Successors of Danila the Master Show Their Craft

ASTANA – A recent exhibition “Young Talents of the Urals”, held at the Museum of Modern Art, was a success.

First, a stone bowl with berries allowed for remembering that well-known hero of Pavel Bazhov’s fairy tales, Danila the Master.

Here one could see wineberry, wild strawberry, and currant berries, as if just picked up from a branch, with leaves still breathing with life. This composition, called “The Gifts of the Urals,” gathered all the semi-precious treasures – jasper, green marble, nephrite, carnelian, agate and others. Cupronickel, malachite, phianites, smokestone and rock crystal please the eye in jeweller garnitures with telling names “Valkyrie,” “Uralochka,” “Ice fantasy,” “Spring throughfall,” and “Milky Way.”

A proud peacock, a graceful crane and a laced shoe for the Cinderella, all showing possibilities of art processing of metal, were displayed behind the glass of show-windows.

A total of 127 of 143 exhibits are the best graduate works of students of the Ural College of Applied Art and Design museum collection from Russia’s Nizhni Tagil. The remainder are the creation of students of the Russian State Professional and Pedagogical University in Yekaterinburg, including ceramics, hot enamel, and art textiles such as felt.

An undoubted feature of the exposition were the Nizhny Tagil trays. In 2011, unique Tagil lacquer painting on metal celebrated its 265th anniversary. Indeed, its history is worth being told in a separate story.

Such stories, by the way, do exist. The most known story is “Crystal Laquer” by Pavel Bazhov. It tells about how cunning Germans hunted for the wonderful laquer recipe in the 19th century. After all, the Urals laquer was transparent as a tear, neither heat, nor frost could damage it, neither scratches, nor a boiling samovar or a heated iron could spoil it, and after being covered with such a lacquer, “drawings became like poured into the iron.” The structure of the laquer is still undefined, with the Urals masters being able to keep their secrets.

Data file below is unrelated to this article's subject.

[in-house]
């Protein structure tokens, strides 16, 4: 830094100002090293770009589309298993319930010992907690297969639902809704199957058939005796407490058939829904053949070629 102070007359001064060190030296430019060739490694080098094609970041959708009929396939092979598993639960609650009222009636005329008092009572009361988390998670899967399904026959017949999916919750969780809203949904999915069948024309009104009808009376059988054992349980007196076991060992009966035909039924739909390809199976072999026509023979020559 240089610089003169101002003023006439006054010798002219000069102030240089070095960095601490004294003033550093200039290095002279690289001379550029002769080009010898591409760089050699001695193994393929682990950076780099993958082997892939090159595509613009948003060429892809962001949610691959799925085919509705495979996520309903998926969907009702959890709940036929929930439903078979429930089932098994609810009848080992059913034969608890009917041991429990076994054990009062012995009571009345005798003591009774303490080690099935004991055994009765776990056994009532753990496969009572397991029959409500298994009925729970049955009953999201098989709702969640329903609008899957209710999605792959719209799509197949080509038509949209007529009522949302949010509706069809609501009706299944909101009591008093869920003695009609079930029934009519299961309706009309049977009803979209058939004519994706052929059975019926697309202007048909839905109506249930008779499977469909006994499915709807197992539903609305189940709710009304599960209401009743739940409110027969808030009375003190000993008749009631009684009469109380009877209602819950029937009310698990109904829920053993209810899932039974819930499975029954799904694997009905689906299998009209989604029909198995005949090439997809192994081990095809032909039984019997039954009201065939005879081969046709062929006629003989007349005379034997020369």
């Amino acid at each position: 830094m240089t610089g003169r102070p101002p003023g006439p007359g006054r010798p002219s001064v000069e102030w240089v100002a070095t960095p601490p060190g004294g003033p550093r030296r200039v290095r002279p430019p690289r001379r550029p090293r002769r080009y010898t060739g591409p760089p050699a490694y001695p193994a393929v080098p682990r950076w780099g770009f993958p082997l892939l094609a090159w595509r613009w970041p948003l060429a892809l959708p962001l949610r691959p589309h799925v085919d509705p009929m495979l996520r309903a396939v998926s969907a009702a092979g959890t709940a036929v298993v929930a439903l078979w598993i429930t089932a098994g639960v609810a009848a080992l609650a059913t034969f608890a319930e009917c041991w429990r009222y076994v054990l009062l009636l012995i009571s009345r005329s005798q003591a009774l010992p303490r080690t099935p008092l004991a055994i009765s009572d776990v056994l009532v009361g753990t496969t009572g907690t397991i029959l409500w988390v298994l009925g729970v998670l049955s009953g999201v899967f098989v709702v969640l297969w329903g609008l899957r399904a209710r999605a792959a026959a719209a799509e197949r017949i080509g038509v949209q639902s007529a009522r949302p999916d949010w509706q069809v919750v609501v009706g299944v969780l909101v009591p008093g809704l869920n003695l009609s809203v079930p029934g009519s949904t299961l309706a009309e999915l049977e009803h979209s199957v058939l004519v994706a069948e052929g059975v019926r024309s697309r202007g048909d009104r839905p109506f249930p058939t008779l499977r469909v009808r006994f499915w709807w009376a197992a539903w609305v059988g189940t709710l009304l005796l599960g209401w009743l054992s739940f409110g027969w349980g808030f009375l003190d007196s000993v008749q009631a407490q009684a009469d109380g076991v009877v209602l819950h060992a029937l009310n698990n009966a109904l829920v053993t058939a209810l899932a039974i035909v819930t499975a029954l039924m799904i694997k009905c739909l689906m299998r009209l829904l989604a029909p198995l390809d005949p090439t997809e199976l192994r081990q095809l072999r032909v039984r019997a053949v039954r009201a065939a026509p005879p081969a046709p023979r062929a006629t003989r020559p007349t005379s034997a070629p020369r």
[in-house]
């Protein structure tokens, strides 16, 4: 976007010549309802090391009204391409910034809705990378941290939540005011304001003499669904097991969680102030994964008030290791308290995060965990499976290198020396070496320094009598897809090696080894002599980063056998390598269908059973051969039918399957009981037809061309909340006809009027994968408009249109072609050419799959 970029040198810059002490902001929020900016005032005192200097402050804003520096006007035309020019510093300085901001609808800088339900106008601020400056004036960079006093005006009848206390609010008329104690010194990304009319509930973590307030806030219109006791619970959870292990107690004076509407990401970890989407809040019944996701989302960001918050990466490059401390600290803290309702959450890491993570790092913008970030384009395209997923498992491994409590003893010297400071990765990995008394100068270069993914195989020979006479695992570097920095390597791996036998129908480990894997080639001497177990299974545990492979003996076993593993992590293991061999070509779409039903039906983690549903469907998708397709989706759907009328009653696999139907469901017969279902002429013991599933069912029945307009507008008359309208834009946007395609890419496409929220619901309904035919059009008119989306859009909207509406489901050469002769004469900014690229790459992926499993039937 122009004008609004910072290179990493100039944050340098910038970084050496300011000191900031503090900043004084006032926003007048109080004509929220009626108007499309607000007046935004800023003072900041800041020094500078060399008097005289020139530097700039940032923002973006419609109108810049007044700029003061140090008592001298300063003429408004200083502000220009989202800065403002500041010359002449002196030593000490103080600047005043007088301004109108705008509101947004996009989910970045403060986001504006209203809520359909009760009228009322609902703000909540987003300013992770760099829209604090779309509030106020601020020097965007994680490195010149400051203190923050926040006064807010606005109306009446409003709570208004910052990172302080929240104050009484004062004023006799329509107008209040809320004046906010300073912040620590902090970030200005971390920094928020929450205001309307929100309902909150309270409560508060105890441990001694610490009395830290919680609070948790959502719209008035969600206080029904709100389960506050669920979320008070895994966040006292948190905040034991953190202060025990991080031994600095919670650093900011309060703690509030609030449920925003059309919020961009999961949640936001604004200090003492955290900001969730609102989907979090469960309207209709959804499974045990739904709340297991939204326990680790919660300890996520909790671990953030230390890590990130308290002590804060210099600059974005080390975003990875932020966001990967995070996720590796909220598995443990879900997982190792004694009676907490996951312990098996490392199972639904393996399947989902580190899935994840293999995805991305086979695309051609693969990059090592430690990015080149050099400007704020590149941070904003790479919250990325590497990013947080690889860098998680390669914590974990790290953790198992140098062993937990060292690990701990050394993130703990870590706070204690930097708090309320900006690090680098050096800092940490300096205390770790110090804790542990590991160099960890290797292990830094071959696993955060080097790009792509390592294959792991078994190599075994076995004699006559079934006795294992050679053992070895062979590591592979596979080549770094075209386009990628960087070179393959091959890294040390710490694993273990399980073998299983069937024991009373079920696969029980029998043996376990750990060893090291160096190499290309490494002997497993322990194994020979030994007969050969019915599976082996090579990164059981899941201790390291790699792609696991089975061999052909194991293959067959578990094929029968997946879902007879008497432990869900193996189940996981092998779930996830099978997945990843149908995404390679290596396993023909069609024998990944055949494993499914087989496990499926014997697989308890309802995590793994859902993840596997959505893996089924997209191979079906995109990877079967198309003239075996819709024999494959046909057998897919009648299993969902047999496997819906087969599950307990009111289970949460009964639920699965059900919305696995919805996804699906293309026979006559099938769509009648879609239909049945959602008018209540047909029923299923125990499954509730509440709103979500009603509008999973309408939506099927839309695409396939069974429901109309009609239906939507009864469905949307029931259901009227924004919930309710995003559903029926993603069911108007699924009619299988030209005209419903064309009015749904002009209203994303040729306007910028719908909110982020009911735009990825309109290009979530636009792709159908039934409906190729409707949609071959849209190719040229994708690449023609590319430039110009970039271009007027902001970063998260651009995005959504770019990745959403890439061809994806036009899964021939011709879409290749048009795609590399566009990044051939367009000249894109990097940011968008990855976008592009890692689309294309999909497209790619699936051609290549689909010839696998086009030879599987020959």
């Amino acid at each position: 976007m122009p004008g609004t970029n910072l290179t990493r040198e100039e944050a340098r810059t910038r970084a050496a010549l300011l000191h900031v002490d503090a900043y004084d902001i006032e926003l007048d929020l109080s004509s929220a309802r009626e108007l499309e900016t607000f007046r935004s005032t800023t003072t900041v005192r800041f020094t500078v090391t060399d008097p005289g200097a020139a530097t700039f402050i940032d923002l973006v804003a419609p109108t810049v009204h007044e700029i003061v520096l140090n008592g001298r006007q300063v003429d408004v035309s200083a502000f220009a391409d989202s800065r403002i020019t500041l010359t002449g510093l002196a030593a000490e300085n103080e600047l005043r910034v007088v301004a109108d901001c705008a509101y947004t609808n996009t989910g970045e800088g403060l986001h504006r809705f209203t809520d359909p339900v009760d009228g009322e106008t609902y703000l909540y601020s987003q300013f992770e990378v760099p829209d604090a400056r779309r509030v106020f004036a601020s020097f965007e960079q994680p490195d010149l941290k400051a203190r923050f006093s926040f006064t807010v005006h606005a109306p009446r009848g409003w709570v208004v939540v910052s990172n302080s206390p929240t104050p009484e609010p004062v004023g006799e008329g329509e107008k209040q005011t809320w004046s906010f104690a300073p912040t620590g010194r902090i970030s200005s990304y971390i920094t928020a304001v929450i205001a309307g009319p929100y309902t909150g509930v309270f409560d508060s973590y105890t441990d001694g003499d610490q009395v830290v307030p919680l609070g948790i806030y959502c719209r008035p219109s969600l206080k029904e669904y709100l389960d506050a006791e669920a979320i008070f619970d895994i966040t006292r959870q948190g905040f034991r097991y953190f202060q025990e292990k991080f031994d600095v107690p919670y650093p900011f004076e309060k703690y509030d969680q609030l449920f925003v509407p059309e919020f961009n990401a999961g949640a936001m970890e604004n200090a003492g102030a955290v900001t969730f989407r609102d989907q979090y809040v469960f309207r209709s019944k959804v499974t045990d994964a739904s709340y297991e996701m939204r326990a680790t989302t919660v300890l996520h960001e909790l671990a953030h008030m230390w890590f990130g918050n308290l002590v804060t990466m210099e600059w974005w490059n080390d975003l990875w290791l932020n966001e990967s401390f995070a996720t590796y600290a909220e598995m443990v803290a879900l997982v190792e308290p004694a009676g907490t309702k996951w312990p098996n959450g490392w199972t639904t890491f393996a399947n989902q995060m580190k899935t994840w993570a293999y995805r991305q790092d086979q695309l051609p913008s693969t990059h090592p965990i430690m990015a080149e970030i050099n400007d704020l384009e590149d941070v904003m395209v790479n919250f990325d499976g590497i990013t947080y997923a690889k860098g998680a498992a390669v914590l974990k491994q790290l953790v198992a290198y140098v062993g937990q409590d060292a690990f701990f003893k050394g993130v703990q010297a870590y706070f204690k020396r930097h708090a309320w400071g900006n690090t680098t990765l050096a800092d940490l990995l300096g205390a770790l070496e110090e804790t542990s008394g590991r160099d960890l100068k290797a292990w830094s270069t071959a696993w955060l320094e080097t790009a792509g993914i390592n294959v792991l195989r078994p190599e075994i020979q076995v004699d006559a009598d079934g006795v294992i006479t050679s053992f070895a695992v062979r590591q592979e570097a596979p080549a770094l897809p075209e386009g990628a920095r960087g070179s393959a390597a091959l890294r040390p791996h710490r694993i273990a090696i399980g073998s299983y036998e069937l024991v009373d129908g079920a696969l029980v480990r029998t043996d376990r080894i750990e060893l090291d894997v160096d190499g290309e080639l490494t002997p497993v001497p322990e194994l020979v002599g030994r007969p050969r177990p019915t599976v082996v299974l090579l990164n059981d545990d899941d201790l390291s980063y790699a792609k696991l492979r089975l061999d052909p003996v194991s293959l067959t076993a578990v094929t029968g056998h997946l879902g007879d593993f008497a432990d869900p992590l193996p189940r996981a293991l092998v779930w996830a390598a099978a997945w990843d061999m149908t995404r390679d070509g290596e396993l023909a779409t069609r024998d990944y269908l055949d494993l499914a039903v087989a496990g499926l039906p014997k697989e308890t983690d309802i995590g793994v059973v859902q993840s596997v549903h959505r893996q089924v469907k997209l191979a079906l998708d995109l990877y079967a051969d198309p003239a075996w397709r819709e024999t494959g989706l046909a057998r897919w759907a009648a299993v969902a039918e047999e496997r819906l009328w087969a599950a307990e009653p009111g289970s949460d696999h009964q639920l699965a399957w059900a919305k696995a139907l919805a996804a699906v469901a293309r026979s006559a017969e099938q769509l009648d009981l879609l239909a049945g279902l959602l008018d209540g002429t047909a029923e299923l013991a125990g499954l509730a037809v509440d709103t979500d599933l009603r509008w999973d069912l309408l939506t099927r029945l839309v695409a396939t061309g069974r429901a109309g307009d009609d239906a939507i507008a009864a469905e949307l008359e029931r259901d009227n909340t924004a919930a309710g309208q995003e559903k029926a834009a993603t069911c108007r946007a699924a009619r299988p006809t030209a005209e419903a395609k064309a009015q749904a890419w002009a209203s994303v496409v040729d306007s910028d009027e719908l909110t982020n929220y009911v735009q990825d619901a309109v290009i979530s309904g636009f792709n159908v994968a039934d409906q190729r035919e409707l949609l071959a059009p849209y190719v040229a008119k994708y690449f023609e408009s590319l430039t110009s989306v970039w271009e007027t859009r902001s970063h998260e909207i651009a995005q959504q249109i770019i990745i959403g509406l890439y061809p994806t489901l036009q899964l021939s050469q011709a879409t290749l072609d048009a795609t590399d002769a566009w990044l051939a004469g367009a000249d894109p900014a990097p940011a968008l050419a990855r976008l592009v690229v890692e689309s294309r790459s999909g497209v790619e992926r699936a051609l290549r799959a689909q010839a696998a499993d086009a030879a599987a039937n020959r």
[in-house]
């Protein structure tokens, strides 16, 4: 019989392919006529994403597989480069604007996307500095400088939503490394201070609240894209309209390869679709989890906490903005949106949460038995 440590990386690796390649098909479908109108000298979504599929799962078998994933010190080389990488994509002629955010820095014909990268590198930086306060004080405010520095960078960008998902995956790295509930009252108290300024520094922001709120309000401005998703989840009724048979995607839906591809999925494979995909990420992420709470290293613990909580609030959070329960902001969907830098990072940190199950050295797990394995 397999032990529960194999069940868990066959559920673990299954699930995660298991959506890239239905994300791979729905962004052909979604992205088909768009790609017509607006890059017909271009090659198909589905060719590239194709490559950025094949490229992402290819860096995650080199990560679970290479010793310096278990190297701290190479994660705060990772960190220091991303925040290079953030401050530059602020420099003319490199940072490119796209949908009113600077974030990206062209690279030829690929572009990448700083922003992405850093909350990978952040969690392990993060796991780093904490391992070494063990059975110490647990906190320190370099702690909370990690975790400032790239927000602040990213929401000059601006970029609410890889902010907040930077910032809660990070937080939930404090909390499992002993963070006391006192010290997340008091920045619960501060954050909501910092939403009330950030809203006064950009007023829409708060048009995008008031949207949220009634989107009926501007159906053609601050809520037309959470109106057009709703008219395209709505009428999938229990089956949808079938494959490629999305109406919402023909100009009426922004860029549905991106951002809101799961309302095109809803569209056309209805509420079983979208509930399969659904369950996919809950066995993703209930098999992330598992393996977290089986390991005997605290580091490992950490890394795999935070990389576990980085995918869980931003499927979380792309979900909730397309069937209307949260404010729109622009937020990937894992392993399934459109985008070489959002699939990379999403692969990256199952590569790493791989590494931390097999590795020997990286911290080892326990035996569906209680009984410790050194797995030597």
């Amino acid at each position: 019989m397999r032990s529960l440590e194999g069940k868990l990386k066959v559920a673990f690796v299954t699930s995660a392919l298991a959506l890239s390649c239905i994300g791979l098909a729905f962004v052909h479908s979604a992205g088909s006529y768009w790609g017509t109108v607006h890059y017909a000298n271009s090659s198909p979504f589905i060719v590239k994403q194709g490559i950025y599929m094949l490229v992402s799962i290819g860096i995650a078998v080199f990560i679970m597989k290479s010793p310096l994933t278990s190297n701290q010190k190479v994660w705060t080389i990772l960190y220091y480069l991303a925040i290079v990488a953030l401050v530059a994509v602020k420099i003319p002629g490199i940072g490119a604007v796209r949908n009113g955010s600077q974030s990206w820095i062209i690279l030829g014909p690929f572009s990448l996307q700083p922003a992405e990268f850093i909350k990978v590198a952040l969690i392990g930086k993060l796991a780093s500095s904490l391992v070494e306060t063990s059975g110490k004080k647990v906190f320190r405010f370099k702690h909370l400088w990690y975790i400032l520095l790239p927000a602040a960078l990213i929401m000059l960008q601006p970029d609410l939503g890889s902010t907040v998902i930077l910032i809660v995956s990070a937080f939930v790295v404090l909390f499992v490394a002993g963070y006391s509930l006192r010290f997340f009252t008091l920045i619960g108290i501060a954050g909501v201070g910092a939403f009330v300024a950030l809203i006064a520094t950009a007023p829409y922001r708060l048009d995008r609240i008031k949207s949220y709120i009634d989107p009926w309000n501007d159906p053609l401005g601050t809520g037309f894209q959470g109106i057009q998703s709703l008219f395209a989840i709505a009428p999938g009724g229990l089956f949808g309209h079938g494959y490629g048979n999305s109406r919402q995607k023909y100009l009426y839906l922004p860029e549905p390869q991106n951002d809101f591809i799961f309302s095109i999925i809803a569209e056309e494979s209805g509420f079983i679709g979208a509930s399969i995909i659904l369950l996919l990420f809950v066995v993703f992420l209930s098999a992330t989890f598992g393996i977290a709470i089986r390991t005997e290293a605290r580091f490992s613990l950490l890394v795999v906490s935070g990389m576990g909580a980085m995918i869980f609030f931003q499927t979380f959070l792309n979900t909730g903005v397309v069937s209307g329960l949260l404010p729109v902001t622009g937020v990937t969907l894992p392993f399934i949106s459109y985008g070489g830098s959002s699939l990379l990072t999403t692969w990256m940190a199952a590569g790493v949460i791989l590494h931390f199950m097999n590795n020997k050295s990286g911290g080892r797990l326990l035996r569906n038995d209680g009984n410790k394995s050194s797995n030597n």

Director of the museum of arts and crafts Olga Tolstobrova knows many interesting stories about how thanks to Nikita Demidov, the famous manufacturer and art benefactor, craft appeared in the 18th century, as well as about the Hudoyarov’s bond handicraftsmen and the famous rose of Hudoyarov. She says craftsmen at that time wanted to draw not just familiar cornflowers or chamomiles, they wanted to draw unusual overseas flowers, but nobody knew at that time what the real rose looked like.

In the 1920s, the traditions of the Tagil lacquer painting were almost lost. There was only woman, Agrippina Afanasyevna (this year she would have been one hundred years old), who knew how the flower paintings were applied. She was teaching that craft to the people. There is another story about how they were trained. Small painters, girls of 12 years old, first prepared brushes, which, as ballerinas, should have a “heel” and a “toe.” Then they mastered special one-stroke paintings, they learned how a floral bouquet is formed, ornaments are done, and smoke by the bark is used to create the background.

Modern painters training in the department of art paint on metal, draw floral patterns, and “instructive pictures,” – multi-layered narrative compositions, portraits, still life paintings, copies of classical paintings. Their works are a real feast for the eyes.

“The folk crafts reflect the soul of the people, which is the golden treasure of the country,” Tolstobrova said. “We know Kazakhstan has historically developed arts and crafts. We wanted to meet with Kazakhstan long ago – to show our works and in the future to see the creation of Kazakh craftsmen at home. We hope such an encounter will take place soon,” she continued.

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